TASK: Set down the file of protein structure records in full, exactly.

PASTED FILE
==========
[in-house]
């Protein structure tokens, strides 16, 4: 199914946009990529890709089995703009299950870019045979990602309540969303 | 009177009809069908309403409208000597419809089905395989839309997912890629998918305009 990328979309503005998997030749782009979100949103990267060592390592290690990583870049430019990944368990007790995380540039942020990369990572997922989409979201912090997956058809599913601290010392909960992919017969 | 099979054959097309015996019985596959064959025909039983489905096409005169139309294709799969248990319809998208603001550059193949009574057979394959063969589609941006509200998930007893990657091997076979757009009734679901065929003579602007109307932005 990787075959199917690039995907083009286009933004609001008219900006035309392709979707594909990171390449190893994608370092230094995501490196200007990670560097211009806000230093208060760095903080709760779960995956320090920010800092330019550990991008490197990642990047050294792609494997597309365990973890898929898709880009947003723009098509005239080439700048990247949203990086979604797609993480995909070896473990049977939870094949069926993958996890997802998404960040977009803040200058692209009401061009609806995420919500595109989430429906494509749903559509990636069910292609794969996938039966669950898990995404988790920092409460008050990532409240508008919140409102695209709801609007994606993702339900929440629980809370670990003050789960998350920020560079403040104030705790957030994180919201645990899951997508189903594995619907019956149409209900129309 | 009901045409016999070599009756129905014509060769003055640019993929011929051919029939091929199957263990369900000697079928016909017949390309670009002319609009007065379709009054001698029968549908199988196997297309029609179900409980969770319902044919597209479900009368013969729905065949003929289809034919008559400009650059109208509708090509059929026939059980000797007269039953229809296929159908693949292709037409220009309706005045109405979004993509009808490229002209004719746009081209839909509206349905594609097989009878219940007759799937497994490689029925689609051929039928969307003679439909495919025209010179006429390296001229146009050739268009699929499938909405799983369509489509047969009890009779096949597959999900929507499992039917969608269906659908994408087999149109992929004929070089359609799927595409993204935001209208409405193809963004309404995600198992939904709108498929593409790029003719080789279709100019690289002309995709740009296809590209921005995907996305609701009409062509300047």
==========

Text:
[in-house]
């Protein structure tokens, strides 16, 4: 199914946009990529890709089995703009299950870019045979990602309540969303 | 009177009809069908309403409208000597419809089905395989839309997912890629998918305009 990328979309503005998997030749782009979100949103990267060592390592290690990583870049430019990944368990007790995380540039942020990369990572997922989409979201912090997956058809599913601290010392909960992919017969 | 099979054959097309015996019985596959064959025909039983489905096409005169139309294709799969248990319809998208603001550059193949009574057979394959063969589609941006509200998930007893990657091997076979757009009734679901065929003579602007109307932005 990787075959199917690039995907083009286009933004609001008219900006035309392709979707594909990171390449190893994608370092230094995501490196200007990670560097211009806000230093208060760095903080709760779960995956320090920010800092330019550990991008490197990642990047050294792609494997597309365990973890898929898709880009947003723009098509005239080439700048990247949203990086979604797609993480995909070896473990049977939870094949069926993958996890997802998404960040977009803040200058692209009401061009609806995420919500595109989430429906494509749903559509990636069910292609794969996938039966669950898990995404988790920092409460008050990532409240508008919140409102695209709801609007994606993702339900929440629980809370670990003050789960998350920020560079403040104030705790957030994180919201645990899951997508189903594995619907019956149409209900129309 | 009901045409016999070599009756129905014509060769003055640019993929011929051919029939091929199957263990369900000697079928016909017949390309670009002319609009007065379709009054001698029968549908199988196997297309029609179900409980969770319902044919597209479900009368013969729905065949003929289809034919008559400009650059109208509708090509059929026939059980000797007269039953229809296929159908693949292709037409220009309706005045109405979004993509009808490229002209004719746009081209839909509206349905594609097989009878219940007759799937497994490689029925689609051929039928969307003679439909495919025209010179006429390296001229146009050739268009699929499938909405799983369509489509047969009890009779096949597959999900929507499992039917969608269906659908994408087999149109992929004929070089359609799927595409993204935001209208409405193809963004309404995600198992939904709108498929593409790029003719080789279709100019690289002309995709740009296809590209921005995907996305609701009409062509300047």